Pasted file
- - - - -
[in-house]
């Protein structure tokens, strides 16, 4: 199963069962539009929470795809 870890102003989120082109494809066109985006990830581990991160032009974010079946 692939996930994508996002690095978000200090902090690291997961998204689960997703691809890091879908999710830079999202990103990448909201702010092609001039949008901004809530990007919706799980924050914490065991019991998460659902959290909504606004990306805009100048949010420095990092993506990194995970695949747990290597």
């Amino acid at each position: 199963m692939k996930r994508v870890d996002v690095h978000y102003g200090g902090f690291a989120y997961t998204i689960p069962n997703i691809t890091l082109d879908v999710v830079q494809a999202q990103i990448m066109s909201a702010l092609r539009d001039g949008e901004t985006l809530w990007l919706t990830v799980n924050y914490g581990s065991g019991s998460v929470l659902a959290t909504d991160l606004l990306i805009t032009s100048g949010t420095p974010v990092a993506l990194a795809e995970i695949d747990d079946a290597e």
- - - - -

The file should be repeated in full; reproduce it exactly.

[in-house]
């Protein structure tokens, strides 16, 4: 199963069962539009929470795809 870890102003989120082109494809066109985006990830581990991160032009974010079946 692939996930994508996002690095978000200090902090690291997961998204689960997703691809890091879908999710830079999202990103990448909201702010092609001039949008901004809530990007919706799980924050914490065991019991998460659902959290909504606004990306805009100048949010420095990092993506990194995970695949747990290597």
């Amino acid at each position: 199963m692939k996930r994508v870890d996002v690095h978000y102003g200090g902090f690291a989120y997961t998204i689960p069962n997703i691809t890091l082109d879908v999710v830079q494809a999202q990103i990448m066109s909201a702010l092609r539009d001039g949008e901004t985006l809530w990007l919706t990830v799980n924050y914490g581990s065991g019991s998460v929470l659902a959290t909504d991160l606004l990306i805009t032009s100048g949010t420095p974010v990092a993506l990194a795809e995970i695949d747990d079946a290597e």